% of people in a session who the player has played with before. This is a representation of how many ‘familiar faces’ are in a match. If a player has never played with anyone in the match before, that match as a 0%. If a player has played with all the other players, then that match is a 100%. Notes: 1. Multiple matches in a row with the same stranger should NOT count as a ‘friend co-play’ experience. A reasonable break between sessions is necessary to establish whether the co-play experience is intentional. 2. This is a personal property; other players in that same match may have different %, depending on their unique social graph.
Average % of friends across all matches, by player. This a representation of how ‘friend-filled’ a player’s experience is with the game. It can help identify who is having a lot of intentional co-play experiences (playing with ‘friends’ vs. incidental co-play experiences (playing with a constantly different set of strangers). Sudden drops in this metric may indicate an attrition risk (player has lost of a co-play partner).
Global stats can be computed across all player-matches. This is a representation of what the typical player’s experience is of repeated co-play. It is probably most useful to identify the % of players who are at what thresholds of amount of ‘friend-filledness’ in their play experience.
Note: these metrics assume that players are repeatedly playing together intentionally, and were not put together by the system repeatedly.
Measures for pre-cursors of “intentional co-play”
Beyond the above binary metric (intentional co-play: Yes/No), there are some useful pre-cursor metrics for likelihood of intentional co-play in the future:
Have the other on a list. Being on a ‘Friends’ list, or a ‘follow’ list, or guild list, etc. all enable better ability to do other behaviors that are pre-cursors to co-play. However, a large friends list does not necessarily result in more co-play.
Invite the other to co-play. Inviting someone to co-play is (obviously) a good pre-cursor metric. Some additional measures: 1. Co-play invitation gets accepted. 2. Accepted invitation result in co-play immediately.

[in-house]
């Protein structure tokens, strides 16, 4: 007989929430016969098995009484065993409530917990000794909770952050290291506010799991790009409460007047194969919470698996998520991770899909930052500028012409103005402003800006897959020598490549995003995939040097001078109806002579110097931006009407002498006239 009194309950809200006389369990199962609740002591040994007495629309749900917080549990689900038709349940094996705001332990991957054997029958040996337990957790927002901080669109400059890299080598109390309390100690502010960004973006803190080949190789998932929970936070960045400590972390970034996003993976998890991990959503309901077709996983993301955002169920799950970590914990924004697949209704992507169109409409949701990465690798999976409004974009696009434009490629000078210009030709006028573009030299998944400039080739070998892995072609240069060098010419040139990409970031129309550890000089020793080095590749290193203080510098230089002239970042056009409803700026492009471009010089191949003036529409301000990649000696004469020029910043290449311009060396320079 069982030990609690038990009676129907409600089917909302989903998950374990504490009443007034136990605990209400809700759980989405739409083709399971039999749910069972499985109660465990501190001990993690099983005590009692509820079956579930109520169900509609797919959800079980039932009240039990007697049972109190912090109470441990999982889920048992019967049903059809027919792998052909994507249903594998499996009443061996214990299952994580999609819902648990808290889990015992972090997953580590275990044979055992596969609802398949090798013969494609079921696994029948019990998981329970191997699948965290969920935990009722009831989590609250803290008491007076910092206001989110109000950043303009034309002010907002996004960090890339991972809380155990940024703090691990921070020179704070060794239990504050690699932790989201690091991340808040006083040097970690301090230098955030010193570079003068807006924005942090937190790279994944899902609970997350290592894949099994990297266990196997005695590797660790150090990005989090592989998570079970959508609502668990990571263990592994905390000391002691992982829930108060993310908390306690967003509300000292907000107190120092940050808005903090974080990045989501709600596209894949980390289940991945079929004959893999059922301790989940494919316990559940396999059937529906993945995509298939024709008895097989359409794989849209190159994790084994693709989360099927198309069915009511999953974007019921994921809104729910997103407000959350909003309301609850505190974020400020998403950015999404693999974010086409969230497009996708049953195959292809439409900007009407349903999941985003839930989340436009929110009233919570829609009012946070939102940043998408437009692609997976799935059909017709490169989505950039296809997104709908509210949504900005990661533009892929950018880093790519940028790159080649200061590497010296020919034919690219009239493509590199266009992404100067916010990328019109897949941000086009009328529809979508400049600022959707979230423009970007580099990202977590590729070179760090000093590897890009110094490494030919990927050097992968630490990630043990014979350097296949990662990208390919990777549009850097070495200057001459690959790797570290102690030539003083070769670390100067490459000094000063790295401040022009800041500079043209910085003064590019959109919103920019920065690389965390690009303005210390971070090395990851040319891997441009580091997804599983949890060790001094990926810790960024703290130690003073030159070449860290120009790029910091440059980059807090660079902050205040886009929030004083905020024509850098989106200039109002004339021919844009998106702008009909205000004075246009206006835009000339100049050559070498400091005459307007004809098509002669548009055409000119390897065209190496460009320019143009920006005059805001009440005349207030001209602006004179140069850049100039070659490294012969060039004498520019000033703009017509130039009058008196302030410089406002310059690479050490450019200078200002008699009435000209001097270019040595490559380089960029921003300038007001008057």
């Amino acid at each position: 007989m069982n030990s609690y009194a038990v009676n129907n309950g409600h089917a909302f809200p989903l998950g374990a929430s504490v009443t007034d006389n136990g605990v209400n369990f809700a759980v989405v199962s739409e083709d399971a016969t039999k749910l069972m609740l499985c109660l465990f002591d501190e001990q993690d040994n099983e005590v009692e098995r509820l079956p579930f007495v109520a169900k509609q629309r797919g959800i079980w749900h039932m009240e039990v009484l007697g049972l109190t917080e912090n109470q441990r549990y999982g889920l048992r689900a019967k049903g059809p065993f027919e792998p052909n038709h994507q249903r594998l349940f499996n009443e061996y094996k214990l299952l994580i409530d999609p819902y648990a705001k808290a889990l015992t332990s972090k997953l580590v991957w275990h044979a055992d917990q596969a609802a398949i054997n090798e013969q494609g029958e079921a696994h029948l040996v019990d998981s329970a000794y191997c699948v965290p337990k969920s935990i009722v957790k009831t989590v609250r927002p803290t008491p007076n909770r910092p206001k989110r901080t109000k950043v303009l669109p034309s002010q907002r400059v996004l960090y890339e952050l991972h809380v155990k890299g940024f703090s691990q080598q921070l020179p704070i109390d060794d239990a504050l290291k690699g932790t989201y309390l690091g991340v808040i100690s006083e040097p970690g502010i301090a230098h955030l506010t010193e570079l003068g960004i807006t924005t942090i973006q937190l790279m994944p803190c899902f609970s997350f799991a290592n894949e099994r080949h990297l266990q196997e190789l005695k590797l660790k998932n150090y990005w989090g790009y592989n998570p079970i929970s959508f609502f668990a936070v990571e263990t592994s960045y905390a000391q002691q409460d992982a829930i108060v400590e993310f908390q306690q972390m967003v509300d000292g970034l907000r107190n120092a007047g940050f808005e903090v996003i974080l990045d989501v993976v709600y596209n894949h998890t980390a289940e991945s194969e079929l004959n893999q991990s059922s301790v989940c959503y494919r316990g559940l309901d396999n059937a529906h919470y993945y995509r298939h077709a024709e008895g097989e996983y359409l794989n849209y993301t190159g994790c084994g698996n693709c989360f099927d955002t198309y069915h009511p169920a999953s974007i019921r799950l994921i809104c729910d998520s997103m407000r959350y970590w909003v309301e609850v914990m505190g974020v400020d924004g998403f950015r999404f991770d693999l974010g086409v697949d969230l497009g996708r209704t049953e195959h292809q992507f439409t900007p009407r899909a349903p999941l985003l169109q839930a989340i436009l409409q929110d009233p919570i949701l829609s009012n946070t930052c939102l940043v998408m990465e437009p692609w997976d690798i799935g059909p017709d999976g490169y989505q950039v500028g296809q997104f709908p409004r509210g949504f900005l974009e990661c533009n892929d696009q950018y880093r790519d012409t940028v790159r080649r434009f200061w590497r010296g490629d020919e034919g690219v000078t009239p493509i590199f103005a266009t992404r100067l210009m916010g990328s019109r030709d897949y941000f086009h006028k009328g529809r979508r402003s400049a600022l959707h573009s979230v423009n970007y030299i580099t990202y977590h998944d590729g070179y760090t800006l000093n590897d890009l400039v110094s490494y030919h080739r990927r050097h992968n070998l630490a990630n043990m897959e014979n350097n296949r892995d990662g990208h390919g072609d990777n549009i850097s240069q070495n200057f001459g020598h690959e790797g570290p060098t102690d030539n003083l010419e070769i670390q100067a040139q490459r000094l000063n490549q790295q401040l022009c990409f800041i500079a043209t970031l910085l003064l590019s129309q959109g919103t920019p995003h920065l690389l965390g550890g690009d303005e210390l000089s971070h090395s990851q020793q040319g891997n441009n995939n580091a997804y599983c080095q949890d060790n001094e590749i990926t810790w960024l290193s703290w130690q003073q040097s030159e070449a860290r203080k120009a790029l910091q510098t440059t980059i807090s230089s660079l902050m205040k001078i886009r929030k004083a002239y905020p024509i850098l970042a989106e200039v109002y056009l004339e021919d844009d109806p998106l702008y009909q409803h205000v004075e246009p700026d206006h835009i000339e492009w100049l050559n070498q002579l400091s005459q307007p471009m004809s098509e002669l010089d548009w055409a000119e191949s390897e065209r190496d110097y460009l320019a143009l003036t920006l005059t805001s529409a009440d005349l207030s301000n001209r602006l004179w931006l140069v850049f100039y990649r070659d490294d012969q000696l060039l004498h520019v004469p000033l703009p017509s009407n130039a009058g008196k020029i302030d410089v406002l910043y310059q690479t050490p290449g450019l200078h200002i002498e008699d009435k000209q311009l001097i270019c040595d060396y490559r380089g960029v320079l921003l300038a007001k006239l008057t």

Attempt to communicate with other. Sending a message, talking, etc. may all increase chances of future co-play. However, some communication does not lead to play (idle chat), or may even decrease the future co-play likelihood (rude chat). 1. Response from other. Communication attempts that receive a response are often (but not always) more likely to lead to a future co-play experience or future precursor behavior. 2. Note: sentiment analysis (algorithm to determine the positivity-negativity of text) is becoming more accurate and faster to do, and so measuring these kinds of precursors is becoming increasingly feasible.
Examples of ‘Friendship’ behavior metrics, in game
Because in-game ‘friendship’ behaviors are specific to the game design itself, it isn’t possible to do a framework that is complete. The list of metrics below is intended to be examples for how to do that.
Gifting. In games where gifting is possible, gifting can be considered either a pre-cursor to co-play, or even co-play itself.
Assisted kill. In games where killing enemies results in ‘assist’ stats, it is possible to determine which player was ‘playing with their teammates’ more than others.
Vote-Kick called. In games where people can kick a teammate off the team, which players call votes on each other, and how they vote are good indicators of anti-relationship behavior.
Reinforcing in-game relationships via displayed metrics in Shadowrun.
The basic Shadowrun resurrection mechanic worked as follows:
Player 1 has a cost to resurrect player 2.
If Player 1 dies, then player 2 dies.
But, player 1 gets half of the money player 2 makes.
Goal: Make transparent system, system is revealed through stats.
Goal: Caused gratitude to be felt. “Did they exchange Packets?”